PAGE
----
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As Jones puts it, she is “a fine horse, with the wrong trainer” (Powell 60). By saying these words, Jones emphasizes that all of Ed’s complaints should be addressed to himself rather than his wife since it is because of him that she has become what she is.

Myra’s decision to go with Jones is based on two significant factors: Ed’s accusations and Jones’s confession about his true feelings to her. By the end of the party, Jones says that he has always dreamt of being with Myra, which makes her look at him differently and forget about her old offense (Powell 77).

However, at the end of act two, after they have kissed, Myra gives herself away by saying almost inaudibly, “you damned old swine” (Powell 78). Still, despite these words, it is apparent that Myra is considering leaving her husband for Jones. This decision is further reinforced by Ed’s reaction to her lies about having slept with Jones. Rather than being surprised, Ed immediately believes Myra’s words, as if it was the only thing he expected her to do. Without even considering that she is joking, Ed calls his wife a “red-headed she-wolf” (Powell 95). Although it is not the first time Ed insults Myra, this is probably the first occasion when he uses such abusive language.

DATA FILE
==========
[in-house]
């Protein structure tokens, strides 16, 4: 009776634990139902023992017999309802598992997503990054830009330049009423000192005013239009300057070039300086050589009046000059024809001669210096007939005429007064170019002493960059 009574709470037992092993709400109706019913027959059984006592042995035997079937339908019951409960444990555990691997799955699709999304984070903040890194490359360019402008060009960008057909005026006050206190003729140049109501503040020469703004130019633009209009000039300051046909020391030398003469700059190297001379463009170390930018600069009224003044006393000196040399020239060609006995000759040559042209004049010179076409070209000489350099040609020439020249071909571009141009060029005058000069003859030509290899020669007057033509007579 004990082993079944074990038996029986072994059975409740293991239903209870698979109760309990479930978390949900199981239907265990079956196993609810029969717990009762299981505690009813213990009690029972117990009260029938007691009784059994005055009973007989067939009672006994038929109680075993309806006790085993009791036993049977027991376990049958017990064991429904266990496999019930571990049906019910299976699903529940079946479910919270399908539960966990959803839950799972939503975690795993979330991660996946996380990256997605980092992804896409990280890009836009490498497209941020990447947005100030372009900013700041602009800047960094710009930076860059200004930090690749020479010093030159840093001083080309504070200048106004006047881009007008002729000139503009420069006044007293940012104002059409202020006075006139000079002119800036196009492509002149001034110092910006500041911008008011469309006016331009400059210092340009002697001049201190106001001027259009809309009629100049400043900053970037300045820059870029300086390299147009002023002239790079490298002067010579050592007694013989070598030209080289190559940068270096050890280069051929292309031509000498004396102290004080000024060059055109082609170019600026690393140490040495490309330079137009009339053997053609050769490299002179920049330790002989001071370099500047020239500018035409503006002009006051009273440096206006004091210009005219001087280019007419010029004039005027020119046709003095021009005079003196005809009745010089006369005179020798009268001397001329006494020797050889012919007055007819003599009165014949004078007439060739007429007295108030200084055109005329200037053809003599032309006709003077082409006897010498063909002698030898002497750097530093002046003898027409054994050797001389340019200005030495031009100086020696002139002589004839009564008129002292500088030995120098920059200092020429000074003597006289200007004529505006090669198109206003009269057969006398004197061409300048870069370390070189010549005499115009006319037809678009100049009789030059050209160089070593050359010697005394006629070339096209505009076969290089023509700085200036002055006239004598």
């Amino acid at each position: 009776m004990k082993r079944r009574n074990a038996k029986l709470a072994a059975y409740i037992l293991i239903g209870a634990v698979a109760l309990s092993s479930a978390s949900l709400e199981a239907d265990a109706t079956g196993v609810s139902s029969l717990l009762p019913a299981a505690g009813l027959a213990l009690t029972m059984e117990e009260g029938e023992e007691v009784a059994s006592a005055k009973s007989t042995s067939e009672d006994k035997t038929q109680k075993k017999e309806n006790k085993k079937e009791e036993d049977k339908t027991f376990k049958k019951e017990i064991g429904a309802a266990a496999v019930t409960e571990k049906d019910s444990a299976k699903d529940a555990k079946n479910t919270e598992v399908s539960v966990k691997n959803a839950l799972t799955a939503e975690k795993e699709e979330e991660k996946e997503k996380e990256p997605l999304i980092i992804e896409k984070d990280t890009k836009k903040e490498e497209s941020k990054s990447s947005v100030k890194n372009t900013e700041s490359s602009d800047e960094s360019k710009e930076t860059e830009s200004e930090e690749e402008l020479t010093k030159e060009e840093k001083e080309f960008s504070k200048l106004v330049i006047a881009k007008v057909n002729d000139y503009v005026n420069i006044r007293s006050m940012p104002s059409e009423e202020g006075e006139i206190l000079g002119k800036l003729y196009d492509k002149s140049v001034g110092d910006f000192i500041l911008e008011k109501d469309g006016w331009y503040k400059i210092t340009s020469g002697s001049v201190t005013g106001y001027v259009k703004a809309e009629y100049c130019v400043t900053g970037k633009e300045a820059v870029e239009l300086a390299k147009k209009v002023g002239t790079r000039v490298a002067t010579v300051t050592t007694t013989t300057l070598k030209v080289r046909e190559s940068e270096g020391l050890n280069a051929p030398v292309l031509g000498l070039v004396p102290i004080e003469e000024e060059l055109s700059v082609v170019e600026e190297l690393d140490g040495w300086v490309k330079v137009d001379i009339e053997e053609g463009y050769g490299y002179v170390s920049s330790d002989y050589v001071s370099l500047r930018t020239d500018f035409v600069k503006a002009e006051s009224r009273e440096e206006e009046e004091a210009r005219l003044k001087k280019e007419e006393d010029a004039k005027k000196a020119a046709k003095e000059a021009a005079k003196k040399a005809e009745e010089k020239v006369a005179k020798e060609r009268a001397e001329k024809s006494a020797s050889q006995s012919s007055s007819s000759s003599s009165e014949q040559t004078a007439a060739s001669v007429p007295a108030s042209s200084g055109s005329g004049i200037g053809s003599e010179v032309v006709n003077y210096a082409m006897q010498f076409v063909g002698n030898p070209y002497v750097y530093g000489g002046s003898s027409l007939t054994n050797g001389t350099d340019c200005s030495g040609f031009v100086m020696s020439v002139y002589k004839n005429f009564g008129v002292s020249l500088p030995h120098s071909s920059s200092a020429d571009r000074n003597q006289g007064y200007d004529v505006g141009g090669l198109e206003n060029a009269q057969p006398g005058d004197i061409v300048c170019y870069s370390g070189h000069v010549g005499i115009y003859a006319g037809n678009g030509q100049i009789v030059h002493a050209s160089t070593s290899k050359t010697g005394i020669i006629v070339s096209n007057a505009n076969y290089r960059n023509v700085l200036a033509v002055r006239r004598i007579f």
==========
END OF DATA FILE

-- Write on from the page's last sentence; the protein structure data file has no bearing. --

Instead of feeling hurt, Myra seems to be relieved at such a reaction. She has finally managed to hear his true opinion of her: the one she suspected him of having had for several years but never to utter. The woman recollects how her husband made her quit her job because he could “use a good whore” in his business (Powell 96). Myra is convinced that Ed’s inclination to believe that she has spent the night with Jones is “the truth” coming “right out of” his heart (Powell 97).